Advances in high resolution joint time-frequency biosignal analysis and visualization can transform autonomic function assessment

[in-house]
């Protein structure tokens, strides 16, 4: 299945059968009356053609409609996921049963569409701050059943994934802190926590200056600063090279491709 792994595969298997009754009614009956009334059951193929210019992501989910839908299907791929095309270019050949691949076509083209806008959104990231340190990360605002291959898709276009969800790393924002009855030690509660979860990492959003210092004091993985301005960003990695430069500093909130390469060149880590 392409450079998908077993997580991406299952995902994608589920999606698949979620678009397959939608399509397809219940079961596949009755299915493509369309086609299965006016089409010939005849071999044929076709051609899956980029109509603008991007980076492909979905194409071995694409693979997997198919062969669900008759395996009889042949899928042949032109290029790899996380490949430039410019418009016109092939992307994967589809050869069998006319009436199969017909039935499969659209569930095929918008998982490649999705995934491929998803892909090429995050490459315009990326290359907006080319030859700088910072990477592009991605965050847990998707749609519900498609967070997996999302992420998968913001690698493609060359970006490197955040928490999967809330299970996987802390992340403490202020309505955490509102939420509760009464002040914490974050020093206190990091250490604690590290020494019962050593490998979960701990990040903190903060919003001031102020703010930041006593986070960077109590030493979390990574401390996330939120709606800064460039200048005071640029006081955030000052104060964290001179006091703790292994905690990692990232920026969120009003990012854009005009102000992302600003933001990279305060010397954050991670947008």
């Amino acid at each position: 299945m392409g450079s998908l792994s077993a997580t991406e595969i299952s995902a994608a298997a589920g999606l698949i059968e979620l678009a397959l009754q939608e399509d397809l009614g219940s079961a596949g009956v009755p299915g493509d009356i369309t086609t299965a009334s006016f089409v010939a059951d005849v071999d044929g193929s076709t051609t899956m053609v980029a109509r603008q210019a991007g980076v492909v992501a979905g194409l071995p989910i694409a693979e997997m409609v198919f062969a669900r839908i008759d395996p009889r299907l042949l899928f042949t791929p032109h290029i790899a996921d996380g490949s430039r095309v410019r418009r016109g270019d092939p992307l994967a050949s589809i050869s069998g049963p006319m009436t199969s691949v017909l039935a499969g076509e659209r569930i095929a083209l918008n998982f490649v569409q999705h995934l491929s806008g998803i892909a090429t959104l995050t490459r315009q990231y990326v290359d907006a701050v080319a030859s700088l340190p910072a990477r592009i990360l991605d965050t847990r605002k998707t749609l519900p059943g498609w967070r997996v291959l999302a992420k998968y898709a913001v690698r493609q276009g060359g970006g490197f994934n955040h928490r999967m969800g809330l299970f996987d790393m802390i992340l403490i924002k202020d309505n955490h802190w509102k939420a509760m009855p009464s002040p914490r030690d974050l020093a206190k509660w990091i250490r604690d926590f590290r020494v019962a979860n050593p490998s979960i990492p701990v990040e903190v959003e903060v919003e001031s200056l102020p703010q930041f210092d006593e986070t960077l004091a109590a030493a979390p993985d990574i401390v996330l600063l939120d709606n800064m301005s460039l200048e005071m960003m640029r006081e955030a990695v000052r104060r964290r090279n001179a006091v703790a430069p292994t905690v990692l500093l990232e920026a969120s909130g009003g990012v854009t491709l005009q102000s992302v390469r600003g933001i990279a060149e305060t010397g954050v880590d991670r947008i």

Background: Over the past decades, autonomic nervous system function estimation based on the analysis of variability in heart rate (HRV), blood pressure and related cardiovascular and neurophysiological signals has mainly employed the derivation of parameters from Fast Fourier Transform (FFT) or autoregressive modeling spectral analysis. While this approach has become canonical and popular, it suffers from a number of severe limitations. Among those is the FFT prerequisite of a stationary signal composed of sinusoid oscillations, as well as the low resolution time-averaged results that obscure transient or event-specific features of the signals. Similarly, multimodal signal analysis has been mainly constrained to coherence and transfer function types of analysis. Aim: Evaluation of the utility of recently available very high resolution time-frequency signal decomposition techniques for HRV and related biosignals in experimental paradigms relevant to autonomic nervous system research. Methods: In addition to conventional HRV analysis methods and those proposed in recent years to partially overcome the shortcomings of FFT (such as short-time FFT, Wigner-Ville transform and others), we implemented advanced wavelet transform algorithms with highly parallelized computing acceleration, specially designed wavelets and secondary wavelet feature decoupling and comparatively applied these techniques to several hundred recordings with signals of various quality and from diverse sources such as rodent and human neonate, child and adult, different experimental paradigms, including highly dynamic processes difficult for traditional analysis, such as tilt table tests. Result: While new, arbitrarily high resolution joint time-frequency analysis techniques appear to open a new window for precise interrogation of dynamic events in cardiovascular autonomic data, they demonstrate remarkable robustness against signal artefacts, such as misclassified or missing beats in HRV, requiring markedly reduced manual beat time series cleanup effort. At the same time, it is still possible to relate to established autonomic function estimation concepts like high and low frequency components of HRV, but those can now accurately localized in time, quantified and characterized in their dynamic change. We also demonstrate that this approach benefits multimodal signal analysis by enabling the search and identification of complex patterns in signals from different physiological sources at varying time scales, including imaging. Conclusions: With the growing availability of high performance computing resources, the powerful signal analysis methods described here can be routinely applied in autonomic research, providing the ability to search for and identify events and patterns in biosignals at arbitrary timescales and precision and in multimodal signal acquisition and imaging experimental paradigms, breaking through the limitations of traditional methology. Furthermore, they can be employed as signal preprocessing and feature extraction steps for further analysis with supervised and unsupervised machine learning technologies for complex pattern detection and classification.
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